affidavit opposing summary judgment, Mr. Dorlette now states
that he explained to Dr. Smyth that his eyeglasses had been
missing for weeks in connection with an incident at
Corrigan-Radgowski Correctional Center
(“Corrigan”) in Uncasville, Connecticut.
Affidavit of Faroulh Dorlette, dated Aug. 31, 2018
(“Pl.'s Aff.”), annexed to Pl.'s Opp. at
43, ¶ 5. Mr. Dorlette allegedly told Dr. Smyth that he
had been suffering from double and blurry vision, migraines,
difficulty reading, and sensitivity to light due to the
absence of his eyeglasses. Pl.'s Aff. ¶¶ 5, 10,
12. Mr. Dorlette claims that Dr. Smyth confirmed to him that
these were all symptoms associated with not wearing his
glasses and that once he received the glasses, his headaches
and eye-aches should dissipate. Id. ¶ 12. Mr.
Dorlette further claims Dr. Smyth “shined a light in my
eyes which cause[d] me pain and to flinch and which [Dr.]
Smyth characterized as sensitivity.” Id. Mr.
Dorlette claims that he asked Dr. Smyth to order him the same
style of glasses that he had previously been issued, and that
he also asked him for a copy of his prescription. Pl.'s
Aff. ¶ 15. Mr. Dorlette alleges that Dr. Smyth gave him
that prescription, but did not inform him he would not also
be ordering him a state-issued pair of glasses. Id.
the appointment, Mr. Dorlette claims that he made multiple
inmate requests and administrative grievances regarding the
status of his eyeglasses. Pl.'s Aff. ¶¶ 10, 11,
14, 17; see Pl.'s Exs. 3-8, annexed to Pl.'s
Opp., ECF No. 52, at 52-61. One of these, he claims, was
addressed to Dr. Wu on October 27, 2015. Pl.'s Aff.
dispute these accounts. Dr. Smyth claims that he did not
observe anything abnormal about Mr. Dorlette's eyes that
would have alerted him to pain or anything requiring
immediate action. Smyth Aff. ¶¶ 15, 17. Although
Mr. Dorlette may have experienced difficulty seeing distant
objects, Dr. Smyth did not consider him to be nearly blind,
and Mr. Dorlette could still read information in close
proximity. Id. ¶ 16. He also claims that Mr.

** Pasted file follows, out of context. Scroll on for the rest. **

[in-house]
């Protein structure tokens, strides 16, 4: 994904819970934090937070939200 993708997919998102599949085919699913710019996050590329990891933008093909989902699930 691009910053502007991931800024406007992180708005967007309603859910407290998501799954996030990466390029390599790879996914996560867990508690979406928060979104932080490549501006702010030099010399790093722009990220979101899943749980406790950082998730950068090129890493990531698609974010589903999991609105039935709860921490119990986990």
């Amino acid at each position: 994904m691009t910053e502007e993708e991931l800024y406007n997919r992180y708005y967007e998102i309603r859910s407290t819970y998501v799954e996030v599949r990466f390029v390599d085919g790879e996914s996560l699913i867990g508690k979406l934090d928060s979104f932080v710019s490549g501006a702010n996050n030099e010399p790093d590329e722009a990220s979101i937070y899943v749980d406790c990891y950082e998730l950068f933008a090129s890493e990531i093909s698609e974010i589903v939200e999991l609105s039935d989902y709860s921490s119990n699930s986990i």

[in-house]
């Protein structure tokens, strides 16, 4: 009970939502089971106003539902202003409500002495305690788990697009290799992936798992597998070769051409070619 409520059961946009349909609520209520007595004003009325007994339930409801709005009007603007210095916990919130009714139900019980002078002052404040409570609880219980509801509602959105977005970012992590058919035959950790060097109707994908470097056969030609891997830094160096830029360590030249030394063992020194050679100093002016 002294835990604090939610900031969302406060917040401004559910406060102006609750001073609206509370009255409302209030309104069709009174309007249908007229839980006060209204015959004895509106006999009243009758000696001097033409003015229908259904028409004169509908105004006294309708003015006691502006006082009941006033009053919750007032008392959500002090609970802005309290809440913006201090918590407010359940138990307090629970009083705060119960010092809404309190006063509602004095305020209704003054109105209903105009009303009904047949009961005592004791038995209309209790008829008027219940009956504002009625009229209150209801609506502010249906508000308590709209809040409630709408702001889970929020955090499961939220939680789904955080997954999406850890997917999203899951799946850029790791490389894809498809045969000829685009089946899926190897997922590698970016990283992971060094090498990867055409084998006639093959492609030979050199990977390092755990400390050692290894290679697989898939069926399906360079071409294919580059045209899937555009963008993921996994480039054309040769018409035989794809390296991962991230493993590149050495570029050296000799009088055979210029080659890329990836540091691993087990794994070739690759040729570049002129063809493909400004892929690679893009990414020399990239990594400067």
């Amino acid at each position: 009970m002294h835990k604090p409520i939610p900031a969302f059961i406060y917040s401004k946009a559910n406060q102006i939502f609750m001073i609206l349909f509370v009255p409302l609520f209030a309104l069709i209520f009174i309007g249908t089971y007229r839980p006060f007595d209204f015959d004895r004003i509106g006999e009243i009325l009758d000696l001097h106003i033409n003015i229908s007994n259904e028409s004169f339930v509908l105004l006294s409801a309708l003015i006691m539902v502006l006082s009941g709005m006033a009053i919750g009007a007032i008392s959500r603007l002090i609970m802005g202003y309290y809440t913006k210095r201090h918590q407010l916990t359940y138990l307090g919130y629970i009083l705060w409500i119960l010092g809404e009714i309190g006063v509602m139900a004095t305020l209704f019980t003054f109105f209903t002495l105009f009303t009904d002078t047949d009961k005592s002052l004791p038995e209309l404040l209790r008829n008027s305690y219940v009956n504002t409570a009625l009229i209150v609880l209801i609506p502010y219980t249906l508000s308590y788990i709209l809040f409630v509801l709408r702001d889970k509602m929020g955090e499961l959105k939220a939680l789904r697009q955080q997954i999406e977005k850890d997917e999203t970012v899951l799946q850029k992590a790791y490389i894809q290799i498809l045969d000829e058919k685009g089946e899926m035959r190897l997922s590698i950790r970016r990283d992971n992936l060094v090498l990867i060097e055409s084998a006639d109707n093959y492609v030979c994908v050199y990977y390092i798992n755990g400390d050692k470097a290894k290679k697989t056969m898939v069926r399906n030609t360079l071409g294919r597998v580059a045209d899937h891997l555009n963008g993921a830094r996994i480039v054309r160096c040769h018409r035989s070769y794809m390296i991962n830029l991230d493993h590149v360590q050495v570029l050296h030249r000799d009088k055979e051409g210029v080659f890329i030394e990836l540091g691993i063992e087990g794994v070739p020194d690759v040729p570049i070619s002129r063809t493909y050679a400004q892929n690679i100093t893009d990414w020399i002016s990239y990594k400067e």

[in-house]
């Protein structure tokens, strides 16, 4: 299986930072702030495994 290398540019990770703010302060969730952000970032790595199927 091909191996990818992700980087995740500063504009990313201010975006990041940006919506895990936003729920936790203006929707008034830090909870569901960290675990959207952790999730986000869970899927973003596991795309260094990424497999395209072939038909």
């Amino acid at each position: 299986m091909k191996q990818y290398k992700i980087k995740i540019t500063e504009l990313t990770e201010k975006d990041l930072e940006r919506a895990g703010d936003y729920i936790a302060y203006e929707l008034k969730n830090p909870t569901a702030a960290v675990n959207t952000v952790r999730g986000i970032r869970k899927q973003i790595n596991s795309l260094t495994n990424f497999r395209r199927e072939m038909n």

Dorlette “did not complain of pain.” Id.
Smyth contends that he recommended a follow-up appointment in
two years and explained that, under DOC policy, “the
state will not supply eyeglasses if an inmate has asked for
the prescription to have eyeglasses mailed into the
facility” and that Mr. Dorlette would need to
“choose either state issued eyeglasses or eyeglasses
from outside of the facility[.]” Smyth Aff.
¶¶ 19, 24. He says Mr. Dorlette elected to obtain
his glasses from outside DOC using the written prescription
Dr. Smyth gave him; as a result, he “did not have him
select an eyeglass frame or fit him for eyeglasses provided
by” DOC. Smyth Aff. ¶ 34.
Smyth allegedly wrote down giving Mr. Dorlette the
prescription. Smyth Aff. ¶ 25. Those notes do not
indicate any report of eye pain or other symptoms, but simply
include the results of the eye exam and state that “Rx
given to inmate for personal glasses.” See Ex.
A to Defs.' SMF, filed Feb. 26, 2019 (“Medical
Records”), ECF No. 54, at 084. They also do not
indicate that Mr. Dorlette selected any frame, or that any
order was placed. Id.
Smyth claims that, following the appointment, no one ever
contacted him about Mr. Dorlette's prescription. Smyth
Aff. ¶¶ 27-28. He claims not to have handled inmate
request forms personally; instead, the nursing staff
processed the forms and placed inmates on the sick call list.
Id. ¶ 33.
the other Defendant in this case, allegedly never examined
Mr. Dorlette. Defs.' SMF ¶ 38; Pl.'s SMF ¶
28. He allegedly has no knowledge of any issues regarding the
ordering or delivery of Mr. Dorlette's eyeglasses, and
allegedly never received any correspondence from Mr. Dorlette
regarding any medical issues. Wu Aff. ¶¶ 10-14.
Lightner, a Registered Nurse and the Health Services
Administrator at MacDougall-Walker-and ultimate custodian of
medical records there-states that there is no record of any
Inmate Requests or Health Services Reviews concerning Mr.
Dorlette's eyeglasses prescription or vision problems
after July 28, 2015. Affidavit of Rikel Lightner, dated May
21, 2018 (“Lightner Aff.”), annexed as Ex. B to
Defs.' SMF, ¶¶ 24-26; see also
Defs.' Ex. D; Inmate Requests, annexed as Ex. E to
Defs.' SMF (“Defs.' Ex. E”), ECF No.
March 16, 2016, Mr. Dorlette was transferred to Corrigan.
Defs.' SMF ¶ 2.
April 12, 2016, Mr. Dorlette submitted an Inmate Request
stating that he had been “writing follow-up requests
regarding the ordering of state glasses” and
requesting: (1) that glasses be made and sent to him; and (2)
that he be scheduled to speak with an eye surgeon to
determine whether he was a candidate for eye surgery. Inmate
Request Form, dated Apr. 12, 2016, annexed as Ex. 8 to
Pl.'s Opp., ECF No. 52, at 61. In that form, he stated
that his eyes were “noticeably straining and causing me
migraines and other pains including obstruction and or
interference with reading ...